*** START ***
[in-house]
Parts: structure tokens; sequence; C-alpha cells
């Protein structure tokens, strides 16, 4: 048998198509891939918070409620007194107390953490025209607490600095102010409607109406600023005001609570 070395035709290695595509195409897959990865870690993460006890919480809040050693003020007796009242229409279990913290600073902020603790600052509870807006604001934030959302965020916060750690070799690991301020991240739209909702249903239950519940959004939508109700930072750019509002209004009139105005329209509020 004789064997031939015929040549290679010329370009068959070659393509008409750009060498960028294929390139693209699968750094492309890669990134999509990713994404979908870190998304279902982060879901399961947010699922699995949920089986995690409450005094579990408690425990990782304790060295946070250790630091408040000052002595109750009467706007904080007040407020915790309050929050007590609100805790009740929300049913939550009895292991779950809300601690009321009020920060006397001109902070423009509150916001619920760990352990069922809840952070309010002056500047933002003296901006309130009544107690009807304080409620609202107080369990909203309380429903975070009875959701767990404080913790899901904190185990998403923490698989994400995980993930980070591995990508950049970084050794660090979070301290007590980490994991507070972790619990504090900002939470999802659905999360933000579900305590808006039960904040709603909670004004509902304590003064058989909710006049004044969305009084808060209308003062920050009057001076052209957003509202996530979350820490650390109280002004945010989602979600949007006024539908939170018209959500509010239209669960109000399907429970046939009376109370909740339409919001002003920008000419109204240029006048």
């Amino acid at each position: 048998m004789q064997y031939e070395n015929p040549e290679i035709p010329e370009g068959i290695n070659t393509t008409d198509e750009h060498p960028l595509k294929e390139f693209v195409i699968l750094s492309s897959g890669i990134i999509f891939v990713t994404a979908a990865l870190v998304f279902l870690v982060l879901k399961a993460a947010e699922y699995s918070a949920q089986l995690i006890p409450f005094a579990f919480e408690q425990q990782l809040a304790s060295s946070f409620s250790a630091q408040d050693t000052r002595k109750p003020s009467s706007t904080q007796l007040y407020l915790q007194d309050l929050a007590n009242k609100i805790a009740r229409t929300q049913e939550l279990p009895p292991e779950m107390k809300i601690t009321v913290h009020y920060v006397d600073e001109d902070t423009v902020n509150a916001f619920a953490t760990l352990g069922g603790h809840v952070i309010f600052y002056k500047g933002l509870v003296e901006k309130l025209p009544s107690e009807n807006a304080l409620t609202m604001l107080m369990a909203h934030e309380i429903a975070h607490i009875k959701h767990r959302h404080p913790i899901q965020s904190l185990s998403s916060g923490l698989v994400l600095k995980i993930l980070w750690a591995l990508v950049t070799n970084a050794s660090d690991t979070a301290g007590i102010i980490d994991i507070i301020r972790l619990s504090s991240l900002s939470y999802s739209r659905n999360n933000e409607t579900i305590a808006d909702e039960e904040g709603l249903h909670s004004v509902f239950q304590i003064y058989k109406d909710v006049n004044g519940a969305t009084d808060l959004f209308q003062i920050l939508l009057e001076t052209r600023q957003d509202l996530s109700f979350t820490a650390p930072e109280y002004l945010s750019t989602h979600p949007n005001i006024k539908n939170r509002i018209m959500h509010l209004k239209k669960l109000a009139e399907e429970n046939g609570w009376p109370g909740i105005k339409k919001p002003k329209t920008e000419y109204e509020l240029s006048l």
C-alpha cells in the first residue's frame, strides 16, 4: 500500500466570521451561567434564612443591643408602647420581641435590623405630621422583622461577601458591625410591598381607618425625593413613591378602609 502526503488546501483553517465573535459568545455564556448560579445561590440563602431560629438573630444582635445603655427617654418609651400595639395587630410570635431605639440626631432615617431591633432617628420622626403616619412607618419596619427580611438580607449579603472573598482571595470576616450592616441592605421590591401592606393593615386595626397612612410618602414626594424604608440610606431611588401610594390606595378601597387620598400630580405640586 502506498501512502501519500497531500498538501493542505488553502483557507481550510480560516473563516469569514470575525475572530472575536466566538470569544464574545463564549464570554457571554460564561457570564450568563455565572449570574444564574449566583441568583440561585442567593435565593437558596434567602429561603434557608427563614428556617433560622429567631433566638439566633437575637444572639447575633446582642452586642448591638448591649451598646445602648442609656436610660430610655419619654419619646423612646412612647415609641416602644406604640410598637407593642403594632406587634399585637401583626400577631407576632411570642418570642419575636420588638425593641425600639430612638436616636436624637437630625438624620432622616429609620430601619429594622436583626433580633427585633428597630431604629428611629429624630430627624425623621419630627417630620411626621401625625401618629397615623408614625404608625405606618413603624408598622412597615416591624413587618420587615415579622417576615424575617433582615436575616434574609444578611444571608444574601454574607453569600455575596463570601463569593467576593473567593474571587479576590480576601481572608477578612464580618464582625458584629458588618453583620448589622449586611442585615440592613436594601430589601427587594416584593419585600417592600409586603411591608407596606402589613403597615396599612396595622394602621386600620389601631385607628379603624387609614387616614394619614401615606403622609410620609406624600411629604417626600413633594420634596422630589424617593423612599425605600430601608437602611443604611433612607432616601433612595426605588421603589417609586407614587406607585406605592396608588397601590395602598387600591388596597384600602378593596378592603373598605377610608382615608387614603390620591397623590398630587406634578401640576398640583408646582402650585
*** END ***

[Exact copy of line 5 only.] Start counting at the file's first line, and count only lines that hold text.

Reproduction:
C-alpha cells in the first residue's frame, strides 16, 4: 500500500466570521451561567434564612443591643408602647420581641435590623405630621422583622461577601458591625410591598381607618425625593413613591378602609 502526503488546501483553517465573535459568545455564556448560579445561590440563602431560629438573630444582635445603655427617654418609651400595639395587630410570635431605639440626631432615617431591633432617628420622626403616619412607618419596619427580611438580607449579603472573598482571595470576616450592616441592605421590591401592606393593615386595626397612612410618602414626594424604608440610606431611588401610594390606595378601597387620598400630580405640586 502506498501512502501519500497531500498538501493542505488553502483557507481550510480560516473563516469569514470575525475572530472575536466566538470569544464574545463564549464570554457571554460564561457570564450568563455565572449570574444564574449566583441568583440561585442567593435565593437558596434567602429561603434557608427563614428556617433560622429567631433566638439566633437575637444572639447575633446582642452586642448591638448591649451598646445602648442609656436610660430610655419619654419619646423612646412612647415609641416602644406604640410598637407593642403594632406587634399585637401583626400577631407576632411570642418570642419575636420588638425593641425600639430612638436616636436624637437630625438624620432622616429609620430601619429594622436583626433580633427585633428597630431604629428611629429624630430627624425623621419630627417630620411626621401625625401618629397615623408614625404608625405606618413603624408598622412597615416591624413587618420587615415579622417576615424575617433582615436575616434574609444578611444571608444574601454574607453569600455575596463570601463569593467576593473567593474571587479576590480576601481572608477578612464580618464582625458584629458588618453583620448589622449586611442585615440592613436594601430589601427587594416584593419585600417592600409586603411591608407596606402589613403597615396599612396595622394602621386600620389601631385607628379603624387609614387616614394619614401615606403622609410620609406624600411629604417626600413633594420634596422630589424617593423612599425605600430601608437602611443604611433612607432616601433612595426605588421603589417609586407614587406607585406605592396608588397601590395602598387600591388596597384600602378593596378592603373598605377610608382615608387614603390620591397623590398630587406634578401640576398640583408646582402650585